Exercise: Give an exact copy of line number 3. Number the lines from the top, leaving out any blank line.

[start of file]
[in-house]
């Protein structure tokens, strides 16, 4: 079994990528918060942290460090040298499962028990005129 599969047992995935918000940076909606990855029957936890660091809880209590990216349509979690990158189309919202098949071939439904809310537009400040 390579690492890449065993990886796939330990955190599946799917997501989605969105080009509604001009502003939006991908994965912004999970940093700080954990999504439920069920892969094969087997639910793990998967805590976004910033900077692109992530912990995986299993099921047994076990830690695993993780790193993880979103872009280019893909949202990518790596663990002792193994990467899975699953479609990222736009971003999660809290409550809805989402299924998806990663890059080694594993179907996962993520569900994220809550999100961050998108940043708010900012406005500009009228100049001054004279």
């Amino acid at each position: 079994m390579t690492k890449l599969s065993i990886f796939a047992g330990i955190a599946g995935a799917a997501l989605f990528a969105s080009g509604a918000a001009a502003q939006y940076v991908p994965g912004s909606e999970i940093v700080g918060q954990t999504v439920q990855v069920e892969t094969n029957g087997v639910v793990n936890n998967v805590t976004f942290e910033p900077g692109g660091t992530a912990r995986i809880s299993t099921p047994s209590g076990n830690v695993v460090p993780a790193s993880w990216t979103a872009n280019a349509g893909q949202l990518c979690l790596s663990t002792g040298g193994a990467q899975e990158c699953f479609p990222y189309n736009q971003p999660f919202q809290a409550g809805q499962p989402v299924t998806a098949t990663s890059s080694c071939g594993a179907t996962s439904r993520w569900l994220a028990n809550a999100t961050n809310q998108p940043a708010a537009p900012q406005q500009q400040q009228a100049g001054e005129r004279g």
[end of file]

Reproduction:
């Amino acid at each position: 079994m390579t690492k890449l599969s065993i990886f796939a047992g330990i955190a599946g995935a799917a997501l989605f990528a969105s080009g509604a918000a001009a502003q939006y940076v991908p994965g912004s909606e999970i940093v700080g918060q954990t999504v439920q990855v069920e892969t094969n029957g087997v639910v793990n936890n998967v805590t976004f942290e910033p900077g692109g660091t992530a912990r995986i809880s299993t099921p047994s209590g076990n830690v695993v460090p993780a790193s993880w990216t979103a872009n280019a349509g893909q949202l990518c979690l790596s663990t002792g040298g193994a990467q899975e990158c699953f479609p990222y189309n736009q971003p999660f919202q809290a409550g809805q499962p989402v299924t998806a098949t990663s890059s080694c071939g594993a179907t996962s439904r993520w569900l994220a028990n809550a999100t961050n809310q998108p940043a708010a537009p900012q406005q500009q400040q009228a100049g001054e005129r004279g």